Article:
James’ figures fit this model. They are often found rifling for knowledge in paraphernalia, relics, artefacts and objects of all kinds. What they are seeking isn’t always academic, nor is its satisfaction even intellectual. Whether by finding cursed gold, a whistle, a child’s heart or a Saxon crown, they believe that something will be closer to them now, within their reach. In “The Treasure of Abbott Thomas”, Somerton can barely hide his greed for the alchemist’s gold behind his crumbling veil of antiquarian interest. Again, as in “A Warning…”, the ghost is unforgiving with him; perhaps as much a comment on the academic arrogance of others as a last-minute addition to James’ first published volume. Be as it may, the drive towards these things is portrayed with genuine curiosity; one that really was James’ more than anybody else’s.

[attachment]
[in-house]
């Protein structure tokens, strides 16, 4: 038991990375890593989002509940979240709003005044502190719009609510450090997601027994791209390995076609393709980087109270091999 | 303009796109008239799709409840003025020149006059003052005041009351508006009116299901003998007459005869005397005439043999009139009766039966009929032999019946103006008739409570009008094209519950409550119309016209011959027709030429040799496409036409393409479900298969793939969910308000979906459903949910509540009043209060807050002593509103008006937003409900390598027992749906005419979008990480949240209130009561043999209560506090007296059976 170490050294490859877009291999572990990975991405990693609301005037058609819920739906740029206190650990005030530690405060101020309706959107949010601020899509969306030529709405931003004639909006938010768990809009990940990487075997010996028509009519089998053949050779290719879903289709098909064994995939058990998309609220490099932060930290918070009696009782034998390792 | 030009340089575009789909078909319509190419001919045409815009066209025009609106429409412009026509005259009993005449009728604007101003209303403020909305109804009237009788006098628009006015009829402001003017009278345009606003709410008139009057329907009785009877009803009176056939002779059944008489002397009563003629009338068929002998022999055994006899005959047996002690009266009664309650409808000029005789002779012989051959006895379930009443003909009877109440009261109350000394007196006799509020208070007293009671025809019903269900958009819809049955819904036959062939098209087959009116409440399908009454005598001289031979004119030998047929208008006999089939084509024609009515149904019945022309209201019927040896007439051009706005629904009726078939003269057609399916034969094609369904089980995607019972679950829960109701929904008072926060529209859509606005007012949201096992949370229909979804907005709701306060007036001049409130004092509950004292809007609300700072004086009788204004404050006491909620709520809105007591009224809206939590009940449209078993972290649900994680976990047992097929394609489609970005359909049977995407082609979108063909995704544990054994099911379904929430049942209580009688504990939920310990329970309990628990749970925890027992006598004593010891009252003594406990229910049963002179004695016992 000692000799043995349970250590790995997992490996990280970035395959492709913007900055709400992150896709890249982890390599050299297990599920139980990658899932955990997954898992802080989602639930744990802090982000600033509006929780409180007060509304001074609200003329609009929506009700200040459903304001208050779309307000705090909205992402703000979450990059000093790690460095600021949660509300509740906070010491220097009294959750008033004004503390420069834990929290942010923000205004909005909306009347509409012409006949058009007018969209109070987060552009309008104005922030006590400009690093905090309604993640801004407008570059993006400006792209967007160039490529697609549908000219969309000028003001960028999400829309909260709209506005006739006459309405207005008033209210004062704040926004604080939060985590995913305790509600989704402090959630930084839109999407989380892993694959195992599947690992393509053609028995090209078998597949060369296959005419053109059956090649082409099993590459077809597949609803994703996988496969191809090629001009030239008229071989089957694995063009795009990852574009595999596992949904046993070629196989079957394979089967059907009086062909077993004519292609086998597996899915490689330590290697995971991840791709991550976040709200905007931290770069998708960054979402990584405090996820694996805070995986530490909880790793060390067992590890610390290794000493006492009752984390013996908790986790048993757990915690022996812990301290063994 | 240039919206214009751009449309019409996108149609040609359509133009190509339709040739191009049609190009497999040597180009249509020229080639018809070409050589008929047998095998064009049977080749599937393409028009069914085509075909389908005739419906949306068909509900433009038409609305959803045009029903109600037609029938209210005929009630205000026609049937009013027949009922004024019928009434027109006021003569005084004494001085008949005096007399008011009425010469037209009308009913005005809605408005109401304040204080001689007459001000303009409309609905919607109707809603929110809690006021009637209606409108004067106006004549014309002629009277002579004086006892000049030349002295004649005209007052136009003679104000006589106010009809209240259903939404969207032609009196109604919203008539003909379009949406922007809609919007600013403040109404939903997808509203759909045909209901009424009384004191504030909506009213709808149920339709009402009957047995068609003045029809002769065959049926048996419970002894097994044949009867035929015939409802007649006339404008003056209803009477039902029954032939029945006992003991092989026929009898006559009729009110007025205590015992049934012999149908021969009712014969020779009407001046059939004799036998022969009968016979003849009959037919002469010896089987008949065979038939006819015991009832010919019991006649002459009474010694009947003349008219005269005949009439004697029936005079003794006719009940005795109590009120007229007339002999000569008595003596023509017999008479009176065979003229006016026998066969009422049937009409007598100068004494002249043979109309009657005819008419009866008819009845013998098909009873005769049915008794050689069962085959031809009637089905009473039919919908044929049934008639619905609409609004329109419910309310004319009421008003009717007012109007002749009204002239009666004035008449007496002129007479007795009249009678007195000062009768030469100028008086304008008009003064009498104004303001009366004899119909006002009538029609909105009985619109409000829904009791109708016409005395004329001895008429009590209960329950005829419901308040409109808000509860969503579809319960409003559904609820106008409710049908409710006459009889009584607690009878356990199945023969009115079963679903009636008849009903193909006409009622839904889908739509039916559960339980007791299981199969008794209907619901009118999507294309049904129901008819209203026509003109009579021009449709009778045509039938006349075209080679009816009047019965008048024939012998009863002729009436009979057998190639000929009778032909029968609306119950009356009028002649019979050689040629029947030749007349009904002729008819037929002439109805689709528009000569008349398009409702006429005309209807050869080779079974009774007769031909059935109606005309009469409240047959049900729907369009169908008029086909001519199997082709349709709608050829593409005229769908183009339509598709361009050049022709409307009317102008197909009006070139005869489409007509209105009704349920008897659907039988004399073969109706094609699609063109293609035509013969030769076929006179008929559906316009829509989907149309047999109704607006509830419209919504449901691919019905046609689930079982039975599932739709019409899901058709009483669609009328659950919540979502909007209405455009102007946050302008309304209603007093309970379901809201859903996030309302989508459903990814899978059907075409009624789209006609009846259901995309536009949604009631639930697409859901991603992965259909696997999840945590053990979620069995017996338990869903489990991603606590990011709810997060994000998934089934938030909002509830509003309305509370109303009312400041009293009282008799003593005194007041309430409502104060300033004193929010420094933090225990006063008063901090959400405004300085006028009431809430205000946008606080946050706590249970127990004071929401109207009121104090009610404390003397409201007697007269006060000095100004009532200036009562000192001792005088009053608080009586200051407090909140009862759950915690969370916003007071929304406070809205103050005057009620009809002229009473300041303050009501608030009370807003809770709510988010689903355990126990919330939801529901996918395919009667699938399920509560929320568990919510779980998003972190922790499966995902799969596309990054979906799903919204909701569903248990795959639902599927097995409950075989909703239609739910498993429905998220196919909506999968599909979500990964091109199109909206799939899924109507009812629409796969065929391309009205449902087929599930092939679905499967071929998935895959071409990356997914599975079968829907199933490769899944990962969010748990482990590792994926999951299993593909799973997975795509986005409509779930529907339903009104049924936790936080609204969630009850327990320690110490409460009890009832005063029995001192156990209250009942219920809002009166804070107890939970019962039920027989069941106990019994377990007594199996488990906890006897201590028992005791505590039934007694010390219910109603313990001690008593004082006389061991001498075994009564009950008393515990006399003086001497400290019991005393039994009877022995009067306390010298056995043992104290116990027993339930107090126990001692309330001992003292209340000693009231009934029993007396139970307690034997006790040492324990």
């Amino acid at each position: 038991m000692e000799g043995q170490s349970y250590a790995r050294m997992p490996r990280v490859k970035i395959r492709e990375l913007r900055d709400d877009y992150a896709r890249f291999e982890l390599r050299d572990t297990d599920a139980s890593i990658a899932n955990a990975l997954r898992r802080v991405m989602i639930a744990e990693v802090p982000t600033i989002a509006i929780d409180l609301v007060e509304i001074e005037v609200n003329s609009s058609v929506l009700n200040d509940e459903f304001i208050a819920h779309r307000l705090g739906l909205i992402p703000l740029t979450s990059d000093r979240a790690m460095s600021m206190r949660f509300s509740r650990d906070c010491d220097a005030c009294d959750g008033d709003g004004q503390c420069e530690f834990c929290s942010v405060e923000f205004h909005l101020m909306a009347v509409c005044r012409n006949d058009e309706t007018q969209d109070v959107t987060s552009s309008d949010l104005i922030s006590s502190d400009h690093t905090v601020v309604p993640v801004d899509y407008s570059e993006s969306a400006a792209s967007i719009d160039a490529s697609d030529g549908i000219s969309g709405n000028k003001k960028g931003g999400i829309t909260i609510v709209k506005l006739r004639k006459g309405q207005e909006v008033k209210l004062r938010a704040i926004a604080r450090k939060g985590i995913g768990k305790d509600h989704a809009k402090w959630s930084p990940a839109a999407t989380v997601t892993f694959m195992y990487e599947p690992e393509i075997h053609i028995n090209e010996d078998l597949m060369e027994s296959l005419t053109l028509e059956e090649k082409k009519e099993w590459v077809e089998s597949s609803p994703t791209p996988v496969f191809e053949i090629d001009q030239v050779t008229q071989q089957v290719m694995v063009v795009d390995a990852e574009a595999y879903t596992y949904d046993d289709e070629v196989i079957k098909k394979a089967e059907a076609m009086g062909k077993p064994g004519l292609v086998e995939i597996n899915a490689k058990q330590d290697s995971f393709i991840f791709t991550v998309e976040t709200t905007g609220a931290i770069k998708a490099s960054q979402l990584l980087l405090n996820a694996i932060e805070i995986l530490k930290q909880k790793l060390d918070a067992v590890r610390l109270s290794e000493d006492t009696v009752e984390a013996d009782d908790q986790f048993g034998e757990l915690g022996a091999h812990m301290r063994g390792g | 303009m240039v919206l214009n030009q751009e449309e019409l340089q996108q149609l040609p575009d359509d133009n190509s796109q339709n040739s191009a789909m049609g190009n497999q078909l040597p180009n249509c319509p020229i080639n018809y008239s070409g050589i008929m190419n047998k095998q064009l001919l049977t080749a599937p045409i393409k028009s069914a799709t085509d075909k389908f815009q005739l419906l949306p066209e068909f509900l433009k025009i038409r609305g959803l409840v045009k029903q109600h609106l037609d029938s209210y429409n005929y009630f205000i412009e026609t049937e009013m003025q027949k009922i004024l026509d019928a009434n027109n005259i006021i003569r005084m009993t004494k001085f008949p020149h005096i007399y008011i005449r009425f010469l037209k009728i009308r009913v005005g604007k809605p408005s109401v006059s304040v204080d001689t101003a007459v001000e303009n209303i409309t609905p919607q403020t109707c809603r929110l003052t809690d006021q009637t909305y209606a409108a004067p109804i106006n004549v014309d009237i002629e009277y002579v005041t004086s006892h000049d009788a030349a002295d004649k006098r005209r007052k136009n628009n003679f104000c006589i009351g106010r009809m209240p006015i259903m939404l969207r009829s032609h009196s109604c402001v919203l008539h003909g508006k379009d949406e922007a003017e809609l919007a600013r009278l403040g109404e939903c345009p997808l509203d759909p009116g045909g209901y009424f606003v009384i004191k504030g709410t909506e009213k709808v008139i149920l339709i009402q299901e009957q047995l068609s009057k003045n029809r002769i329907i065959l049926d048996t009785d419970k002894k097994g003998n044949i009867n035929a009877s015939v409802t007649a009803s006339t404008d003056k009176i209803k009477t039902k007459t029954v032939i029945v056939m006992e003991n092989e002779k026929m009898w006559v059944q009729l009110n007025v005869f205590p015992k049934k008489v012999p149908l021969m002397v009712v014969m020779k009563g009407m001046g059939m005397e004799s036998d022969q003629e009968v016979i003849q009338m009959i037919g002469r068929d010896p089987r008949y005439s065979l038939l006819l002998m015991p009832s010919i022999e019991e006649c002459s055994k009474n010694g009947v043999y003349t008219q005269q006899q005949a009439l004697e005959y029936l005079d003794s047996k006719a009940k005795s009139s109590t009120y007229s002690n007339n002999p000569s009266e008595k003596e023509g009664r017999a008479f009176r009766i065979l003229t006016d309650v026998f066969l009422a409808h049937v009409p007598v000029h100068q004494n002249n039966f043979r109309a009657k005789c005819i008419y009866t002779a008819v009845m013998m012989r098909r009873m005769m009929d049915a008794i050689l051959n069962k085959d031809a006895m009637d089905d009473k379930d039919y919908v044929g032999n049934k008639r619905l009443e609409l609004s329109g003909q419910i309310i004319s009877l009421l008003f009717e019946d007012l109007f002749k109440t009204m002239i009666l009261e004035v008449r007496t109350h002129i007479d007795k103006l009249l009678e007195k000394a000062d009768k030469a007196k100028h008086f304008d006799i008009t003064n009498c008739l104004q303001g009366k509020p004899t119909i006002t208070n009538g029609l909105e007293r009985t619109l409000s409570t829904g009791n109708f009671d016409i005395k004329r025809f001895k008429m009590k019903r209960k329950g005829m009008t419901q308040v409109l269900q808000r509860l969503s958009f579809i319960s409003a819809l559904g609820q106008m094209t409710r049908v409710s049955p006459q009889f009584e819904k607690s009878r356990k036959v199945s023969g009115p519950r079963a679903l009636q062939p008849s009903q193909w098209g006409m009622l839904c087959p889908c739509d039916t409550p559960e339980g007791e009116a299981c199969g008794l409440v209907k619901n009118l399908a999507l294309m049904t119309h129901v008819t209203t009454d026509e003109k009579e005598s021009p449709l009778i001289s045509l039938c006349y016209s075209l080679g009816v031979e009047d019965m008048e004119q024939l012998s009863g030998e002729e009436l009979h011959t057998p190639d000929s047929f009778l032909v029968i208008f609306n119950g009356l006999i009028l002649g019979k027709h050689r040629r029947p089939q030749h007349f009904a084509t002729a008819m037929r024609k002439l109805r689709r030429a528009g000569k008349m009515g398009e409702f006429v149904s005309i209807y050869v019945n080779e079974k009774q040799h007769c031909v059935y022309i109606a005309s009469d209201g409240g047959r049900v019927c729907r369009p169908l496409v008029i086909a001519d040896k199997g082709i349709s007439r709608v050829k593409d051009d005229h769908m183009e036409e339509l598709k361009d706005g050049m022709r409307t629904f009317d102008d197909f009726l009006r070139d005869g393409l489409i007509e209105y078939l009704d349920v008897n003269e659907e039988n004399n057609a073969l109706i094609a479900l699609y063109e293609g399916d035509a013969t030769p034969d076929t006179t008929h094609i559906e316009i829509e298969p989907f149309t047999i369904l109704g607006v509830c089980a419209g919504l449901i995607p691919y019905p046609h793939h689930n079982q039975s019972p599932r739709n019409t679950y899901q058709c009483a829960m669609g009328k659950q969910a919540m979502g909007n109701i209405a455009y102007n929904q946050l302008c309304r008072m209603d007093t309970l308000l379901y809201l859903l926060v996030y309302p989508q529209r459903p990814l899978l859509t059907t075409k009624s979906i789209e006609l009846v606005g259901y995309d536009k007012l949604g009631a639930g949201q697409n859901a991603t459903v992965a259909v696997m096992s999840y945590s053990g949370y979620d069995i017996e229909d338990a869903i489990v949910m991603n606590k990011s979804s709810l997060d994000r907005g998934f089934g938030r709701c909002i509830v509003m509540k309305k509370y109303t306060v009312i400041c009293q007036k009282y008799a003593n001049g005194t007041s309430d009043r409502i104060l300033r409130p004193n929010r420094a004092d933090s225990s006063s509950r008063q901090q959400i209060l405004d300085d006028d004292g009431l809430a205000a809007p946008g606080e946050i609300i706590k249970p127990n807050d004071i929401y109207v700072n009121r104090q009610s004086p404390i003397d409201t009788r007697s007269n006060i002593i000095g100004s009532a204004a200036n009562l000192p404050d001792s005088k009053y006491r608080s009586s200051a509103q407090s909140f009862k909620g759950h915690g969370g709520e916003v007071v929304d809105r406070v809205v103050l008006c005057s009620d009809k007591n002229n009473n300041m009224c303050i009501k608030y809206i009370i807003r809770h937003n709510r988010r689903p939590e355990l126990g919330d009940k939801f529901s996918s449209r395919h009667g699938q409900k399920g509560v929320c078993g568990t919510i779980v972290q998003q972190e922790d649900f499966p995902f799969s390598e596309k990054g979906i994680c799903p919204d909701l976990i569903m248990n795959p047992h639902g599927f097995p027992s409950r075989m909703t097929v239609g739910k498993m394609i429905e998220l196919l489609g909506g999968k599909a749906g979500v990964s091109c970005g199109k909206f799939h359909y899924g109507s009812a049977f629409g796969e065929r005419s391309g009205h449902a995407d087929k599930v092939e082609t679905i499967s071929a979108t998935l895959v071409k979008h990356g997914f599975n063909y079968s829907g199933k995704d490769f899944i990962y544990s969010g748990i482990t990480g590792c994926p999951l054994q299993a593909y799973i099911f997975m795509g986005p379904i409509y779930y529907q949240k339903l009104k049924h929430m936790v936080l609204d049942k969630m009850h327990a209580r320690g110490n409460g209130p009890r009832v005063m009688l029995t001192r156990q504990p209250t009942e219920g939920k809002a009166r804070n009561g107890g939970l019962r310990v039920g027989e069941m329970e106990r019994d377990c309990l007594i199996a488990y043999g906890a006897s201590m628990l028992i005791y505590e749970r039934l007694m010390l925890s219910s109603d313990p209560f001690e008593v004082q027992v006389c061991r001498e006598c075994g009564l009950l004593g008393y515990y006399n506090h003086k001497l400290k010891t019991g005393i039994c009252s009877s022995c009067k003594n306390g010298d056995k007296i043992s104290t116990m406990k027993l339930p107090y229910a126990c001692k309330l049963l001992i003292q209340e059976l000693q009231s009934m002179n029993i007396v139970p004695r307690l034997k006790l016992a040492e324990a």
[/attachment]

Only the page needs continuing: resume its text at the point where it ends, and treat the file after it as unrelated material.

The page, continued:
It was James alone who cycled to the village churches to look at their awnings. It was James who poured alone over old manuscripts and catalogues in Cantabrigian archives. Even when surrounded by his peers and admirers by a crackling hearth at University, it was James alone.
Adam Scovell is a writer and filmmaker from Merseyside now based in London. He runs the website Celluloid Wicker Man and his film work has been screened at a variety of festivals and events. In 2015, he worked with Robert Macfarlane on an adaptation of his Sunday Times best-seller, Holloway. He has also worked on films alongside Stanley Donwood, Iain Sinclair and BAFTA-nominated director, Paul Wright.
His first book, Folk Horror: Hours Dreadful and Things Strange, was published by Auteur in 2017 and he has just completed his PhD at Goldsmiths University. His next book, Mothlight, was just published by Influx Press. Scovell’s writing has been featured in Little White Lies, Sight & Sound, The Quietus and The Times.